Try the demo of Mezzmo. I bought a license of it and it works well for me for streaming DLNA audio. It also supports video. You'll be able to extend the trial once, and then they'll send you a 30% off code. Even at $30, it's highly affordable especially if it meets your needs.
 

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Fatwah on Western Digital
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I'm told that the Roku box is the thing to have if for some reason you want to watch sports. I don't know a damned thing about sports but apparently it streams wankball and baseball and stuff.

Remote controls for a lot of these things really, really suck.
 

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I'm now the owner of a Boxee box, a Seagate Freeagent Theater, a Popcorn Hour C200, and a Roku something-or-other. I built myself a Vortexbox, I have WHS machine and I've got an Xbox360 and a Wii as well.

Out of the stuff mentioned in this thread, the only major thing I didn't buy was a Dune Player. I thought about a Google TV from Logitech but in the end I decided not to go that route.

Right now it's all sitting in boxes in my office but I should have more things to say about this stuff soon.
 

MaxBurn

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I think with the PCH2 you don't need a dune. That supports bluray menus, truehd and dtshdma doesn't it? If it does definitely no need for dune.
 

Sol

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Will you be streaming through the browser on the Wii or using homebrew or just Netflix? As far as I know the Wii itself doesn't actually support streaming as such.
 

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Fatwah on Western Digital
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The Popcorn Hour player does have the ability to play damned near anything, but the interface is slow to the point of aggravation and using the remote to type in share names and passwords could not be more miserable. I must admit that I haven't done much but play videos with it, but I didn't see a way to make it talk to Hulu, Netflix, Amazon or Pandora yet either. I should get the BD-ROM for it on Monday and at that point I'll have to re-evaluate.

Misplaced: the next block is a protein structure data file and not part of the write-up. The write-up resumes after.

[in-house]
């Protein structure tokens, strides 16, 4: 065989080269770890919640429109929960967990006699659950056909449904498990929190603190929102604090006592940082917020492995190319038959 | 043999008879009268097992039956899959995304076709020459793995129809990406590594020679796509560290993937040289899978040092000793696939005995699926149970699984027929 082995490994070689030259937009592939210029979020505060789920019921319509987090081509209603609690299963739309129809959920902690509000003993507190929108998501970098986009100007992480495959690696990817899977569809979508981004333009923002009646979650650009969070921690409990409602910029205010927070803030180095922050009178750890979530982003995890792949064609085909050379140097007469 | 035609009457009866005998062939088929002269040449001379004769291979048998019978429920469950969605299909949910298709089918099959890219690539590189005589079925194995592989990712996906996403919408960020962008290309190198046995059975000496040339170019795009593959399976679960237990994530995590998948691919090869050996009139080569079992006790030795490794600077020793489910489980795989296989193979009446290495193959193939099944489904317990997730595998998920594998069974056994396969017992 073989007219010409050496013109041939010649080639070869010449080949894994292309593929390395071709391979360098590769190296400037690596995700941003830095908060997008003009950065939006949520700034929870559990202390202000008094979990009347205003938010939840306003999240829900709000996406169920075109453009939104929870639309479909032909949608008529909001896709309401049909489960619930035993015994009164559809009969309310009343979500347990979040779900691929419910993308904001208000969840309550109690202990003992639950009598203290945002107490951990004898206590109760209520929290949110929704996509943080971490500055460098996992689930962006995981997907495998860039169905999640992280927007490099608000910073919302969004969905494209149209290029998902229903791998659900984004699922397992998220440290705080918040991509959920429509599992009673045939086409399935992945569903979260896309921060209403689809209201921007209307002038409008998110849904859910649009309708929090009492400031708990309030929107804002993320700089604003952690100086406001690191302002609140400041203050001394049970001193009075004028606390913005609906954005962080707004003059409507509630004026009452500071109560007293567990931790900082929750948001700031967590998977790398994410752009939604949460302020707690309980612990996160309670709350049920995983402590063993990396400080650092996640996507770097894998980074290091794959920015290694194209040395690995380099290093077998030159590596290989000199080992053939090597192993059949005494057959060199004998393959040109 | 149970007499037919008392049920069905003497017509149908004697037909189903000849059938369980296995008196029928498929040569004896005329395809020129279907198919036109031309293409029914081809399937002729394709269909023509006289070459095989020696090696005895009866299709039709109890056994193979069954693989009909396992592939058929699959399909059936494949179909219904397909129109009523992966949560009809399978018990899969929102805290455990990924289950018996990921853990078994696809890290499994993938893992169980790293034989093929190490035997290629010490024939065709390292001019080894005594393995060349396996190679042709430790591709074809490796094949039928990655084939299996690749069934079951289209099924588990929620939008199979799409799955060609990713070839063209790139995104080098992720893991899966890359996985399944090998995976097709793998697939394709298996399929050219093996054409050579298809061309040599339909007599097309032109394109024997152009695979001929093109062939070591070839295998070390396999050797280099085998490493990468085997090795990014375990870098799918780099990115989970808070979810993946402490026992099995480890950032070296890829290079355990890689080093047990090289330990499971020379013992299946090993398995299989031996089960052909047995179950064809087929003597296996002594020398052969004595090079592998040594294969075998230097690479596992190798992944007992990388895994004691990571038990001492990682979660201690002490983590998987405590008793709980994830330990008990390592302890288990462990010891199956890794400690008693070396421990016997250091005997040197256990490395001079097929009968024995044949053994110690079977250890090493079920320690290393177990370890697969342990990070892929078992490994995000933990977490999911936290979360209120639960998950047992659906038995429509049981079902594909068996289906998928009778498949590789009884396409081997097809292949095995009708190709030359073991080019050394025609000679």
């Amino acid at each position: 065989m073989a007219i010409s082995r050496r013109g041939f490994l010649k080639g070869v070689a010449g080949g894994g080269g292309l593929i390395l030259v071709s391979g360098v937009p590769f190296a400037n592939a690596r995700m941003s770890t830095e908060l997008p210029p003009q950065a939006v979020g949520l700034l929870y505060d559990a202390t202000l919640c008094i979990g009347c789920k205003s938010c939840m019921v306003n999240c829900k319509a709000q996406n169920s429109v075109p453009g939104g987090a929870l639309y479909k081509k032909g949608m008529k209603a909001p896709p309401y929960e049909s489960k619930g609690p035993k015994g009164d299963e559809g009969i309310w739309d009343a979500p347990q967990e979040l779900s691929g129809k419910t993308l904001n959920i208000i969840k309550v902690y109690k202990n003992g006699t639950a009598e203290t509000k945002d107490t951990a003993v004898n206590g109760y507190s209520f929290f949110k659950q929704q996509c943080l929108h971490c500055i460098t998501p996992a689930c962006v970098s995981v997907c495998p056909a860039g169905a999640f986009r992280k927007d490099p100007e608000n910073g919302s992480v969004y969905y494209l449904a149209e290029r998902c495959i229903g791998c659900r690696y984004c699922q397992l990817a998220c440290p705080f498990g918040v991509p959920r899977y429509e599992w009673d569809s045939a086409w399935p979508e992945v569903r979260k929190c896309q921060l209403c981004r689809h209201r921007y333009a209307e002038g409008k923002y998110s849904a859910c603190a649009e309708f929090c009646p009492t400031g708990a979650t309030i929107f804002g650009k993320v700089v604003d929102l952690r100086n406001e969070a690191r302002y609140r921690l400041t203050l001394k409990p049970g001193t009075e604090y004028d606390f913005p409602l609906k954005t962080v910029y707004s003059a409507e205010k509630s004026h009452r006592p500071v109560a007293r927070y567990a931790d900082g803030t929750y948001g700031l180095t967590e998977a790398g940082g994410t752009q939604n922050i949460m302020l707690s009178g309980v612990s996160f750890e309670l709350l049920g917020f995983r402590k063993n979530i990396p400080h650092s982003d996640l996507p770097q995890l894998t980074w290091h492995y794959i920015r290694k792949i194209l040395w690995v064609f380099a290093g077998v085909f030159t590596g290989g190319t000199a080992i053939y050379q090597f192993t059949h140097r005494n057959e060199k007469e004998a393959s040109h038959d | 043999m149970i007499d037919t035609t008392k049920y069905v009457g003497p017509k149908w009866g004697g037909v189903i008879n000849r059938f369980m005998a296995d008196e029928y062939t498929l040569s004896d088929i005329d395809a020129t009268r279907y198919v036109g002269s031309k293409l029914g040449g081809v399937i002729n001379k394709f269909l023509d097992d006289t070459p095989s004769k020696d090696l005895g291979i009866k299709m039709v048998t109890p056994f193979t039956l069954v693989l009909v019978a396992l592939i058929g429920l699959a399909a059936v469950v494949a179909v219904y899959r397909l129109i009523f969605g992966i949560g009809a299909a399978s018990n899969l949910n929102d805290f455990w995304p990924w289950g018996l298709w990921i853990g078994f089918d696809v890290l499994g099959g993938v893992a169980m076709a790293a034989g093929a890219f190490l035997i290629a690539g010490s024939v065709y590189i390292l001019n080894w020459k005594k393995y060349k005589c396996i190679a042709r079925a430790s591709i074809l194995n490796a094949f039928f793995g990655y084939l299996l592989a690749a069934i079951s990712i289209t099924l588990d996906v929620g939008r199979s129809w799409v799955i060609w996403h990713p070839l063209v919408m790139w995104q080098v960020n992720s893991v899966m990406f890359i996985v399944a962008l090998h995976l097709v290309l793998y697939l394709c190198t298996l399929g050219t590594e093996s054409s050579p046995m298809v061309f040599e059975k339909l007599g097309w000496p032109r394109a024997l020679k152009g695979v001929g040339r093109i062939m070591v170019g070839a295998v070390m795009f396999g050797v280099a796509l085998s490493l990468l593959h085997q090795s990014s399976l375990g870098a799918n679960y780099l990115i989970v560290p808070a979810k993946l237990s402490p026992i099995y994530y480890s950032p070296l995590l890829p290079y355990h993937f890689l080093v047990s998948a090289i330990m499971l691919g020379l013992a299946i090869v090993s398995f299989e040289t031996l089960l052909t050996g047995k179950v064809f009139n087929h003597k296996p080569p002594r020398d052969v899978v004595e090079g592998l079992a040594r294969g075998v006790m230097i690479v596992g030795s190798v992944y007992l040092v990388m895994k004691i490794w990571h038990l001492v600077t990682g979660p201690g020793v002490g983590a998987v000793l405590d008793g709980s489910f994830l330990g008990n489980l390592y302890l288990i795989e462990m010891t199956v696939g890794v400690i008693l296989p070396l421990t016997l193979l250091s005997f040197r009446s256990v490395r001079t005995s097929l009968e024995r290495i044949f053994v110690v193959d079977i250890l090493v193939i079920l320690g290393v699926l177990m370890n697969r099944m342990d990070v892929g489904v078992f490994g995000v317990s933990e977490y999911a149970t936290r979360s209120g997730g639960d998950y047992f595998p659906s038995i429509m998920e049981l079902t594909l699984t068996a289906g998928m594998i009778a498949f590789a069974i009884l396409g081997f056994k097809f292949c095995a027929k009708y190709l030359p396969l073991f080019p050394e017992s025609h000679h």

The Vortexbox is perfect. It does exactly what it says it will. I had to type one command on a shell session to make everything go and essentially that's what it's done.

My little LG TV Upgrader is likewise super-simple, but it works beautifully with the Vortexbox.

I haven't messed with the Boxee yet. That's on the agenda for tomorrow.
 

MaxBurn

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the interface is slow to the point of aggravation and using the remote to type in share names and passwords could not be more miserable.

Similar complaint with my Dune 3.0, but it does work.

My friend didn't like my last TV because it took too long to change channels. I guess I'm just not sensitive to a little lag.
 

Bookmage

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From your selection the popcorn hour is the more popular one cuz it plays everything....
havent heard of the vortexbox... ill have to look into that...

For the record, Ive used the WD Live and the Brightview Cinematube. http://www.brite-view.com/cinematube.php The WD Live has a nice smooth interface, but couldnt play all the formats I wanted... interface is similar to the PS3 and the Windows Media Player...
The cinematube plays about 90% of all the video formats, but the interface is simplistic. My mom can work it though once I connected to the CIFS share. It's a pain to search through a bunch of folders/files and theres no quick way to jump ahead in videos, but it works pretty well. I picked up a $10 compatible wifi adapter and it works fine in a corner of the house...
I have decided however, nothing beats XBMC on a small pc, so ill be building that using a real HTPC for my main room, and move the Cinematube to secondary rooms. I remember looking at the Boxee some time ago and had to rule out for stability issues... it might be better now and i might revisit it...
 

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Good points regarding the Boxee:

The remote is excellent. It's small, has only three buttons on one side and a full qwerty keyboard on the other.

It has a fast user interface.

It hooked in to Netflix with no hassle at all and has a slick UI for presenting content from TV network web sites.

On the other hand, it only played three of the first five videos I pointed at it, and it's pretty expensive ($200) compared to the ($100) Roku player. Boxee is also available free as a media center application for Windows computers. In the end I don't think it's worth $200.
 

ddrueding

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For my more technically literate friends a computer is the way to go, but I am tempted to get a Boxee for the less sophisticated, if only for the remote with keyboard. Is it different video formats that it won't handle? Or different codecs? Resolutions?
 

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Fatwah on Western Digital
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what type of videos did it not play?